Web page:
03 March 2023, The Tablet

Why is the Catholic Church so out of step with society in addressing child sex abuse?

by Steve Spear

The Church's teaching on chastity turns our gaze from the victim of abuse to its perpetrator.

Why is the Catholic Church so out of step with society in addressing child sex abuse?

The Catechism of the Catholic Church sets out a life of active, even heroic resistance to the temptations of the flesh with occasional but expected episodes of imperfection and sin.
Carl Bunderson/CNA

There can be no doubt that when it comes to dealing with sexual abuse of children the Catholic Church is out of step with the rest of society. Equally, I am also convinced that the Church knows that it is not handling it appropriately but it cannot put its finger on what the problem is.

Although some have sought to protect the reputation of the Church, I am sure that the majority of Catholics are as disgusted as the rest of society by the behaviour of all of those who abuse children, particularly when they use the cover of the Church to facilitate their evil deeds.

So what is holding the Church back? Why are they acting irrationally? Why wont they change?  How can we help the Church help itself?

The answer is likely to be buried deep in the Churchs tradition. Something so entrenched that it is never questioned. After all, the Catholic Church has been evolving its dogma for 2000 years. Not least on the issue of chastity.

It’s not for me to challenge chastity, but I firmly believe that the Church’s interpretation of what constitutes sexual activity is the reason that it is out of step with wider society.

Why? Because it misdirects the gaze of the Church towards the perpetrator and not the innocent victim of their abuse.

The Catechism of the Catholic Church states: The tradition of the Church has understood the sixth commandment as encompassing the whole of human sexuality.” (2336)

The Catechism is clear that human sexuality includes rape, incest and the sexual abuse of children. Specifically, sexual abuse of children is seen as an offence against chastity (2356) and the dignity of marriage (2389). Really! That’s what it says!

How does this explain the Churchs inability to come to terms with sexual abuse of children? Back to the Catechism:

Chastity includes an apprenticeship in self-mastery” (2339)
man governs his passions” (2339)
Self-mastery is a long and exacting work. One can never consider it acquired once and for all. It presupposes renewal of effort at all stages of life.” (2342)
Chastity has laws of growth which progress through stages marked by imperfection and too often by sin.” (2343)

The Catechism sets out a life of active, even heroic resistance to the temptations of the flesh with occasional but expected episodes of imperfection and sin. This of course is the opposite to the reality of abuse which, as an act of power, is systematic, planned and engineered.  

As an offence against chastity the abuse is more likely to be seen as a lapse in a lifetime of abstinence. A one off! He wont do it again! The gaze is firmly on the abuser.

What happens if the gaze shifts towards the victim?

It is clear that sexual abuse can, and does, impact the victim's ability to live a full and abundant life. The impact on mental health is well documented and includes depression, anxiety disorders, post-traumatic stress syndrome, self-harm and suicide with low self-esteem and loss of confidence. Victims carry an increased likelihood of substance misuse, risky sexual behaviours, anti-social behaviour and offending.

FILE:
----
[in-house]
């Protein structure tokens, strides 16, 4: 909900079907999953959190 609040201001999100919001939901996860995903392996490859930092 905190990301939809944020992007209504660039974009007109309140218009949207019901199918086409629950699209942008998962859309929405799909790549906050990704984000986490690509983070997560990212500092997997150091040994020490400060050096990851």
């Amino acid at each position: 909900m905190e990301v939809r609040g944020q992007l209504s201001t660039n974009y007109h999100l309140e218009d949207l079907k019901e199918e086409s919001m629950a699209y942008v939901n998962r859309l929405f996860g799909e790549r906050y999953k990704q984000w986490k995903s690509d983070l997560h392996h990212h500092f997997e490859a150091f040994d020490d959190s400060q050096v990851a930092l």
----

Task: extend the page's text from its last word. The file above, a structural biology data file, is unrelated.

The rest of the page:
There is evidence that victims are disillusioned with religion and spiritual belief with reports of feeling abandoned or punished by a cruel God. This is more deeply felt when the abuse is carried out by a priest with victims expressing spiritual devastation” and “deep spiritual confusion”, leading to questioning their entire belief system and way of understanding the world.

Could this catalogue of potential devastation suggest another commandment?

The fifth commandment provides the answer: “Human life is sacred because from its beginning it involves the creative action of God and it remains forever in a special relationship with the Creator, who is its sole end.

“God alone is the Lord of life from its beginning until its end: no one can under any circumstance claim for himself the right directly to destroy an innocent human being [my emphasis].” (2258)

Anyone who sexually abuses a child has complete contempt for body and soul, claiming the right to destroy an innocent human being which is more akin to murder.

If the Church reclassifies sexual abuse of children from the sixth to the fifth commandment then the discourse, at all levels, changes profoundly.

Crucially it becomes a sin defined by the experiences of the victims and not the sexual struggle” of the offender.

It allows a debate to answer a fundamental question: do priests become paedophiles or do paedophiles become priests?

It is important to note that whilst paedophiles will groom their victims and their families they will also groom the Church. They deceive whilst they are abusing but also after they have been caught. They will be the best repenters you have ever met. They are past masters at hiding behind the person you want them to be.

I can guarantee that the rest of society sees sexual abuse of children as a sin against the sanctity of life and not a sin against chastity.

I hope and pray that we can start an open and honest debate that shifts the gaze of the Church from the adult perpetrator to the innocent child.


Steve Spear is retired, but was previously the CEO of a charity supporting survivors and a lay member of the National Catholic Safeguarding Commission.

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